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Bringing the World to a Grinding Halt

Ankita Bahl, CFA

The COVID-19 pandemic is a crisis like no other. Given its complex, global, and uncertain nature, one would think that the pandemic would invite a unified response across the globe, with entities pooling resources and sharing information in a timely manner. What we witnessed instead was political one-upmanship between two economic superpowers (the U.S. and China) and the absence of coordinated containment measures, as the virus wrought havoc on the lives of billions around the globe and brought the world to a grinding halt.

What has been the impact of the coronavirus on the global economy, and what do we know about the effectiveness of the government responses and the path to recovery? And what does this all mean for businesses in a post-pandemic scenario?

Impact on GDP and unemployment

In January, before the global outbreak of COVID-19, the United Nations expected world output to expand at a modest pace of 2.5 percent in 2020. Less than 6 months later, with much of the world still in the grip of the pandemic, the UN revised its forecasts and projected that the world economy will shrink instead, by 3.2 percent this year.1 Under the baseline scenario, developed economies would see their economic output contract by five percent, while that of developing coun¬tries would shrink by 0.7 percent. In June 2020, the International Monetary Fund revised its global growth forecast to an even lower -4.9 percent for the year, almost two percent points below its April 2020 forecast.2 By comparison, the world economy contracted by 1.7 percent during the global financial crisis in 2009.

Canada’s gross domestic product (GDP) dropped at an annualized 8.2 percent in Q1 of 2020. By comparison, real GDP in the U.S. fell five percent. Overall, the service sector was the hardest hit in the months following the outbreak, and industries such as retail trade, leisure, hospitality, recreation, and transportation services in particular, as stronger restrictions were placed increasingly on the movement of people amidst the lockdown. In June 2020, the International Air Transport Association projected an annual decline of 55 percent in the overall passenger demand for the year and is estimating a cash burn of US$61 billion in Q2 of 2020 as a result of declining passenger revenue, accompanied by high fixed and semi-fixed costs.3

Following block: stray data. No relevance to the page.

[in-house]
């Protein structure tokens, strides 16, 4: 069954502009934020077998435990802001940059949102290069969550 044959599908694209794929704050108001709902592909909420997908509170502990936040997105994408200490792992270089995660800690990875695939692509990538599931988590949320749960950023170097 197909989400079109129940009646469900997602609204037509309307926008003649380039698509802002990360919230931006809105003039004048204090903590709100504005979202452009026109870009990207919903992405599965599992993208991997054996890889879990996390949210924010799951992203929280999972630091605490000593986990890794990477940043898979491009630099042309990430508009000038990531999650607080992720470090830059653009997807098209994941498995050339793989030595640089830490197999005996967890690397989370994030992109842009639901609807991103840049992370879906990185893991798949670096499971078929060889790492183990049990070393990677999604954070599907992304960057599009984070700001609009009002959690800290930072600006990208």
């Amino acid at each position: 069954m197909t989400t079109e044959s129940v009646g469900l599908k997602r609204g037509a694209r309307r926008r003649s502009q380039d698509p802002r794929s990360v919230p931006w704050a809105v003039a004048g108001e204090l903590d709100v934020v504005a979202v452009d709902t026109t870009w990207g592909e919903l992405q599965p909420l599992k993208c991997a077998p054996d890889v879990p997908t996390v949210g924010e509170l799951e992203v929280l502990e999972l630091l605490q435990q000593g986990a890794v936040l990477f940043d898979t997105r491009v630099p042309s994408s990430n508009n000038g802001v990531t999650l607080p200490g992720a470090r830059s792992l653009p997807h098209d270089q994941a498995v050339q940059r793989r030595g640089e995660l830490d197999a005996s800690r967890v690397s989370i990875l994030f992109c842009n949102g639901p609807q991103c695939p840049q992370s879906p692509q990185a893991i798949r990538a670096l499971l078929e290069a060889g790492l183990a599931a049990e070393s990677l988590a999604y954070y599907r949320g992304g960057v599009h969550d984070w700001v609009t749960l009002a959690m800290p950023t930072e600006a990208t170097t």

Following a record decline of 25 percent in April, retail sales in Canada were up 18.7 percent in May to C$42 billion,4 but still lower than the pre–COVID-19 levels. While online shopping has seen a surge like never before — retail e-commerce sales were up more than 110 percent in May 2020 on a year-over-year basis, and now account for an eight percent share of total retail trade (compared to 3% in May 2019) – they alone may not be able to drive the growth in the retail industry, and it could take years for the industry to bounce back completely.

Unemployment increased sharply as businesses lost revenue, transforming a supply-side shock into a wider demand-side shock for the economy. After reaching a record high in May (13.7%), Canada’s unemployment rate dropped to 12.3 percent in June 2020. While the employment losses resulting from the economic shutdown were unprecedented in their speed and depth, the silver lining is that the initial recovery has been sharper than in the previous downturns, where recovery to pre-downturn employment levels took on an average of 2 to 5 years.5